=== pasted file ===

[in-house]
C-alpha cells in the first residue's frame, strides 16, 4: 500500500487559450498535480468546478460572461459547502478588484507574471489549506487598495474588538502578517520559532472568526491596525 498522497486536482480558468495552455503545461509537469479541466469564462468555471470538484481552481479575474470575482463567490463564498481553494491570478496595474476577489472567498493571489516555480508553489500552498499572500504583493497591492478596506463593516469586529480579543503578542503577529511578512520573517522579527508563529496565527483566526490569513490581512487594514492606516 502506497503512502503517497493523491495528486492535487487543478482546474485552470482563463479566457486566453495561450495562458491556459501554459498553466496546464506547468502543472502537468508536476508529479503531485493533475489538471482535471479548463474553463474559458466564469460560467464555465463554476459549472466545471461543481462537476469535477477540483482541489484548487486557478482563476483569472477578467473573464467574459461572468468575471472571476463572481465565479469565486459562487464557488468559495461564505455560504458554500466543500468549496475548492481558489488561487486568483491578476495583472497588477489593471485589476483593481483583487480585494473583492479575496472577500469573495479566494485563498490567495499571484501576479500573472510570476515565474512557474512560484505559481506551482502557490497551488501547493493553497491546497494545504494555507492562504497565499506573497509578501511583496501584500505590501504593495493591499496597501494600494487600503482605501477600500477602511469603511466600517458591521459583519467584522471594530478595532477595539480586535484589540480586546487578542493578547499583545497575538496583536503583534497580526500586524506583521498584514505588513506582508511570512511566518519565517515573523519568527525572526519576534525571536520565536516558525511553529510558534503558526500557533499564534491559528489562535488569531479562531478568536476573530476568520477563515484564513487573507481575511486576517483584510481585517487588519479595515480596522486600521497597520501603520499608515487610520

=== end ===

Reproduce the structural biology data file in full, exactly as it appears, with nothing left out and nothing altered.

[in-house]
C-alpha cells in the first residue's frame, strides 16, 4: 500500500487559450498535480468546478460572461459547502478588484507574471489549506487598495474588538502578517520559532472568526491596525 498522497486536482480558468495552455503545461509537469479541466469564462468555471470538484481552481479575474470575482463567490463564498481553494491570478496595474476577489472567498493571489516555480508553489500552498499572500504583493497591492478596506463593516469586529480579543503578542503577529511578512520573517522579527508563529496565527483566526490569513490581512487594514492606516 502506497503512502503517497493523491495528486492535487487543478482546474485552470482563463479566457486566453495561450495562458491556459501554459498553466496546464506547468502543472502537468508536476508529479503531485493533475489538471482535471479548463474553463474559458466564469460560467464555465463554476459549472466545471461543481462537476469535477477540483482541489484548487486557478482563476483569472477578467473573464467574459461572468468575471472571476463572481465565479469565486459562487464557488468559495461564505455560504458554500466543500468549496475548492481558489488561487486568483491578476495583472497588477489593471485589476483593481483583487480585494473583492479575496472577500469573495479566494485563498490567495499571484501576479500573472510570476515565474512557474512560484505559481506551482502557490497551488501547493493553497491546497494545504494555507492562504497565499506573497509578501511583496501584500505590501504593495493591499496597501494600494487600503482605501477600500477602511469603511466600517458591521459583519467584522471594530478595532477595539480586535484589540480586546487578542493578547499583545497575538496583536503583534497580526500586524506583521498584514505588513506582508511570512511566518519565517515573523519568527525572526519576534525571536520565536516558525511553529510558534503558526500557533499564534491559528489562535488569531479562531478568536476573530476568520477563515484564513487573507481575511486576517483584510481585517487588519479595515480596522486600521497597520501603520499608515487610520